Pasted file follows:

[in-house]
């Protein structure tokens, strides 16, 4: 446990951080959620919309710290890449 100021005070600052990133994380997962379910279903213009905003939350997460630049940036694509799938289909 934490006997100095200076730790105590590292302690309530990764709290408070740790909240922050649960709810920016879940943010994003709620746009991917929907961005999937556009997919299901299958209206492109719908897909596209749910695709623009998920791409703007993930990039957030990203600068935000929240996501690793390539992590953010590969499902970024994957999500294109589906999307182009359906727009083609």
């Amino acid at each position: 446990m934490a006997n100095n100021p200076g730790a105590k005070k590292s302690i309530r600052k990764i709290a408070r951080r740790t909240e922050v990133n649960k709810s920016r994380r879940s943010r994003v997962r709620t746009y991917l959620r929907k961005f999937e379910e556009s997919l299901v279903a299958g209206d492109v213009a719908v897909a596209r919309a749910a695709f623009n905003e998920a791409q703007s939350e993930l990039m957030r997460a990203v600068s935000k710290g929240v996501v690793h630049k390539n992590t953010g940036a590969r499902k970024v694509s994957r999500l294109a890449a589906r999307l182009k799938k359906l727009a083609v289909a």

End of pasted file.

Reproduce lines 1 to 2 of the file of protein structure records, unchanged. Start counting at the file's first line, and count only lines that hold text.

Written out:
[in-house]
């Protein structure tokens, strides 16, 4: 446990951080959620919309710290890449 100021005070600052990133994380997962379910279903213009905003939350997460630049940036694509799938289909 934490006997100095200076730790105590590292302690309530990764709290408070740790909240922050649960709810920016879940943010994003709620746009991917929907961005999937556009997919299901299958209206492109719908897909596209749910695709623009998920791409703007993930990039957030990203600068935000929240996501690793390539992590953010590969499902970024994957999500294109589906999307182009359906727009083609």